Dr. Jane Wilson-Howarth is probably the world’s foremost expert on excretion, a real Buddha of Bowel Movements, and she’s not afraid to get into the details. “My technique when I’m teaching volunteers about to go abroad,” said the author of How to Shit Around the World from her UK office, “is that when you’re learning, you need to take everything off below your waist: socks, shoes, pants, underwear. Then squat over the toilet. Pour water over your bum, and with your left hand, just whittle away with your fingers and try to dislodge any lumpy bits while pouring water. And that’s actually not too unaesthetic, because any mess that goes onto your fingers comes off in the water.”
Advanced Squatting: Do above. Read The Wall Street Journal Asia.
What to do:
Most important: Cultivate the right mindset. Relax, pretend like you’ve been doing this for years. Remember, using your hand is (according Wilson-Howarth) actually more hygienic, not less, than using toilet paper. “You get good bacteriological cleaning with just rubbing your hands together with soap under running water four times,” she says, and cites a study which says you don’t even need soap. “It can be ash or mud, just rubbing your hands together under water with some kind of washing agent. Even dirt from the river bank will give you good bacteriological cleaning.”
In other words, the dirtiness is primarily in your mind, as Potts found out one day on the road. “I think it was when I was traveling through Southeast Asia that I eventually got caught out,” he told me, “and was forced into this mental power situation where I just willed myself to use the water. It was very strange. We’re not culturally conditioned to have that kind of intimacy with our butthole. So I just sort of had to—it’s sort of like riding a bike, or having sex for the first time—I just had to figure out what I was doing. Then, of course, I washed my hands extensively afterwards. But that’s when I realized it’s not that big of a deal.”
What not to do:
• Don’t ignore your pockets mid-squat. “Don’t lose your wallet, cell phone or passport,” cautioned Dean Visser, who has lived in Asia for more than 15 years. “If you do, chances are you’ll have to tell someone how it happened. I speak from hard-won experience, Little Grasshopper.”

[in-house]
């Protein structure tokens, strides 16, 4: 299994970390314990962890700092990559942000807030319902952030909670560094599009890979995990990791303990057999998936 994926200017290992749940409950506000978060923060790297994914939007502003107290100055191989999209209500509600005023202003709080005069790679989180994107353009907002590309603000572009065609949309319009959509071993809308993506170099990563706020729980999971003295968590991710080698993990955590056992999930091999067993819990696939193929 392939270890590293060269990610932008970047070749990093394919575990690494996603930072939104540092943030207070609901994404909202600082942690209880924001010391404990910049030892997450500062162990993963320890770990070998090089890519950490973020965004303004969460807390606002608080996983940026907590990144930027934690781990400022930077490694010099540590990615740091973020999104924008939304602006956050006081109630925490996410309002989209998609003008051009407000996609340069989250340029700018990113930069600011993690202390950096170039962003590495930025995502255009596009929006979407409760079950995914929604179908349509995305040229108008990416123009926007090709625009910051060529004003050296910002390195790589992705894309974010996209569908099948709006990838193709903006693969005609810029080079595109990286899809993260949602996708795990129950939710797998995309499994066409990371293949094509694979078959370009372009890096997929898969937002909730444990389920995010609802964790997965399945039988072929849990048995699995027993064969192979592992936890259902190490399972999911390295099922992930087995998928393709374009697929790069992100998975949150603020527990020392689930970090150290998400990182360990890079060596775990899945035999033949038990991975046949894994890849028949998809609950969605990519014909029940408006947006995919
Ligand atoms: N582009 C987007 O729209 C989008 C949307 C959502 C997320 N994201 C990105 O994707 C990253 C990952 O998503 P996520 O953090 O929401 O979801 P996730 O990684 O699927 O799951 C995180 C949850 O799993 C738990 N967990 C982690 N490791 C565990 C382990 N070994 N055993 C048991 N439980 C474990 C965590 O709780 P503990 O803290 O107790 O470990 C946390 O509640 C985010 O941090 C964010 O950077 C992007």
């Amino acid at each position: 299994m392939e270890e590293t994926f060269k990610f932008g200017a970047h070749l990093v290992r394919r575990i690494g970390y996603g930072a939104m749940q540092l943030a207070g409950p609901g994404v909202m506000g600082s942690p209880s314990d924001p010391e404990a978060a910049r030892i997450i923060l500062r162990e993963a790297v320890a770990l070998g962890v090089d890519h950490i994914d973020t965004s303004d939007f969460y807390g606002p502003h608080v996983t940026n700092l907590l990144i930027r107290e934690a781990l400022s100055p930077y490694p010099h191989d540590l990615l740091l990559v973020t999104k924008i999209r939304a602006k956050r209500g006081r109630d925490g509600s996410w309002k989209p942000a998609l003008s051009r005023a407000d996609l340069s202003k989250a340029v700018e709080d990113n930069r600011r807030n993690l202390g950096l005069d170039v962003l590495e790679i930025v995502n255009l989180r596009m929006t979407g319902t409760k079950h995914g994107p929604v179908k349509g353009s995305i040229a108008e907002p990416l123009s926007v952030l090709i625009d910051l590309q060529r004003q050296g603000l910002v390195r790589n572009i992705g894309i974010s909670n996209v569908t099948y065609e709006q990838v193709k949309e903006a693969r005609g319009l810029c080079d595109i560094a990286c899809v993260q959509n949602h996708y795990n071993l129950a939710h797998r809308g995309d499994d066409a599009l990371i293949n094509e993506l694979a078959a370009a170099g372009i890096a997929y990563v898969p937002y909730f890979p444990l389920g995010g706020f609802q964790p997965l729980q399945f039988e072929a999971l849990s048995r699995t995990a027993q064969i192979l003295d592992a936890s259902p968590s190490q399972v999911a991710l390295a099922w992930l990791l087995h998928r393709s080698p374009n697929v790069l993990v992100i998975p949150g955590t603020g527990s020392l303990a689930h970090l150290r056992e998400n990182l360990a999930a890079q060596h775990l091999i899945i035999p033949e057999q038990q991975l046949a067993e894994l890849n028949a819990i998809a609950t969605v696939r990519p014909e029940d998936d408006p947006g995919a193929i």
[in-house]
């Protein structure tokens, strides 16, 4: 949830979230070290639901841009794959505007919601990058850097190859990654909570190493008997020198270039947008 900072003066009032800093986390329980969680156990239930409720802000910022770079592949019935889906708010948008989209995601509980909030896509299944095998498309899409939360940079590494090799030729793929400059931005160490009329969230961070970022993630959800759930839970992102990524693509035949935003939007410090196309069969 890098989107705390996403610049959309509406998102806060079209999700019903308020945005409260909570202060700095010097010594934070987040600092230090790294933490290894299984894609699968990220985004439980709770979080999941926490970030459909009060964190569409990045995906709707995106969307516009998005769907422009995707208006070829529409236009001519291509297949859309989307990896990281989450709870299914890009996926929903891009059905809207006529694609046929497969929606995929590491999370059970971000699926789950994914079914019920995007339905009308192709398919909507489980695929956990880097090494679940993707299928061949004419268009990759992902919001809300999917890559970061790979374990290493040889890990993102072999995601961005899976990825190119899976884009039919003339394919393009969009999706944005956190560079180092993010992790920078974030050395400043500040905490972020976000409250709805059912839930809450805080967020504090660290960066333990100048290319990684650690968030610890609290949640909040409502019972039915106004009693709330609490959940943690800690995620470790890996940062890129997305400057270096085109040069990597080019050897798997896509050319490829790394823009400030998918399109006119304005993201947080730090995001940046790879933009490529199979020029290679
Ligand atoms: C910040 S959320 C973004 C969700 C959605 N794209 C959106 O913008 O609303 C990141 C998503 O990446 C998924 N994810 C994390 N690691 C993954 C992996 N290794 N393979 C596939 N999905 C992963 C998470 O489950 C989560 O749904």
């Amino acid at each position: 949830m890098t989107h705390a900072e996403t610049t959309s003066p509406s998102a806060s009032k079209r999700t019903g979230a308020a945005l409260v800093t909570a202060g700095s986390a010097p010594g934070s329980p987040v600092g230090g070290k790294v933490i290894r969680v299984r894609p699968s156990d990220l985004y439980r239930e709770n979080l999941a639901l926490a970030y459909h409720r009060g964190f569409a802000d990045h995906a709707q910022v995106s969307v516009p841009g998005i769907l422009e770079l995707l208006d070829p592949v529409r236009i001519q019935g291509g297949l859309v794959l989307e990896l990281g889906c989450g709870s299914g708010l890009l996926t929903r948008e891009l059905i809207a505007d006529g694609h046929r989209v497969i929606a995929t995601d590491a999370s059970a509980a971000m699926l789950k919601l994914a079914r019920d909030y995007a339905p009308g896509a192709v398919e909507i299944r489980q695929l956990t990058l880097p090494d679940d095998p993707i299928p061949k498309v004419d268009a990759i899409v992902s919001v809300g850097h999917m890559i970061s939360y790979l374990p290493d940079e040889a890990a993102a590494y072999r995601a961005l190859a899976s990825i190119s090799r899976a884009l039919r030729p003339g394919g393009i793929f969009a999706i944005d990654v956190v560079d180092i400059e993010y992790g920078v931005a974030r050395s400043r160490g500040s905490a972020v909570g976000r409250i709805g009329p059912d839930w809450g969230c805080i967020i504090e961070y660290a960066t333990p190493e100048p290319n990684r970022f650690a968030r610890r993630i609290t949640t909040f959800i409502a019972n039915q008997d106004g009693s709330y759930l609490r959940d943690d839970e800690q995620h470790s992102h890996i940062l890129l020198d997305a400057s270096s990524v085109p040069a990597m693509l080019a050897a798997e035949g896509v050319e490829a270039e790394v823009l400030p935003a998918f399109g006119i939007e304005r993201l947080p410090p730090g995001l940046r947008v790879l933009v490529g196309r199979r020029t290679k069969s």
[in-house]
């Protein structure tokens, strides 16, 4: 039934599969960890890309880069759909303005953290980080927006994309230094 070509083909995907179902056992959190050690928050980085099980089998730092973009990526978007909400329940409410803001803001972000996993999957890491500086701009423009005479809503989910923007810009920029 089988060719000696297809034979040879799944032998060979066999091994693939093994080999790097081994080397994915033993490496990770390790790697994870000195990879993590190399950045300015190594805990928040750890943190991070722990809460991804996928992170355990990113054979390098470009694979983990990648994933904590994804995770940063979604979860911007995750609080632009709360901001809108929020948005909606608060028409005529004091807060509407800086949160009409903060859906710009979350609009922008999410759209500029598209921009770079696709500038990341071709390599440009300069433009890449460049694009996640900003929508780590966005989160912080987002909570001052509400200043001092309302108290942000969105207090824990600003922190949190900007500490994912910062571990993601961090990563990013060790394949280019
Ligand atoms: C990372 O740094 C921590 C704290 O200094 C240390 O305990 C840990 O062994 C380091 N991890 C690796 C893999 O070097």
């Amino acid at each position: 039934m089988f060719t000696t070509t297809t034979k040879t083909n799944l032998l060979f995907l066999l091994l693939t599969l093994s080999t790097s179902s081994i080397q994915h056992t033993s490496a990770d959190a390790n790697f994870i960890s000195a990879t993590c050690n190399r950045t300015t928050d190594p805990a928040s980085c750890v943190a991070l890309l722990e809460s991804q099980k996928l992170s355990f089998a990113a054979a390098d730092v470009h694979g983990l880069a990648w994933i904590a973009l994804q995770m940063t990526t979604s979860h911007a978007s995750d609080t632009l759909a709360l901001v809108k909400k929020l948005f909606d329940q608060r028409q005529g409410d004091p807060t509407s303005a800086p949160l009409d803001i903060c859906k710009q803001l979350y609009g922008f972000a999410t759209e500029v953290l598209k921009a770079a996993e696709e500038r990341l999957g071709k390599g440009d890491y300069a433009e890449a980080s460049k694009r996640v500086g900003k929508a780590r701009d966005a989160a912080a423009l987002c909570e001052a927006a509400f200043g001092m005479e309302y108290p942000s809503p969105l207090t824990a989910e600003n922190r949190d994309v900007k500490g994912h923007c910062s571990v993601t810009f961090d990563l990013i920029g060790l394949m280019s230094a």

• Don’t use glossy magazine pages. (See: Smearing)
• Don’t be afraid to ask questions. “It’s a difficult topic,” said Howarth-Wilson “Just because they’re embarrassed about it, people don’t even know where to have a shit sometimes, so they won’t ask where the right place is to defecate. They do a dump and run, then everyone is ending up encountering this stuff.”
• Don’t lean back too far.
• Don’t forget to pour a little water in, if it’s a porcelain/metal squatter, before you go, to help wash it all down afterward.
Preparation: It’s a good idea to get a few, er, dry runs in while still at home. Because with practice, you can get it down. After all, as Lanksy and others pointed out, we are biologically designed to squat. It’s the fine tuning we lack.
“The technique,” said Wilson-Howarth, “is to use a lot of water so you’re not actually scraping shit off your ass. What you’re doing is facilitating washing it off. But if you’re a learner at this, and you don’t take your bottoms off, it splashes onto your pants and you look as if you had an accident, and everyone laughs at you when you come out.”
Traveling benefits: Mastering the squatter will save you tons of heartache, stomachache, time, comfort and embarrassment. It works; it’s clean; and it will give you the fearlessness to travel anywhere.
Besides, you’ll never step out of the toilet in that Nigerian bar looking like you just stepped out of the shower.
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Frank Bures is no longer baffled by bidets, stumped by squatters or a prisoner of paper. He is free to go wherever, or however, the road takes him.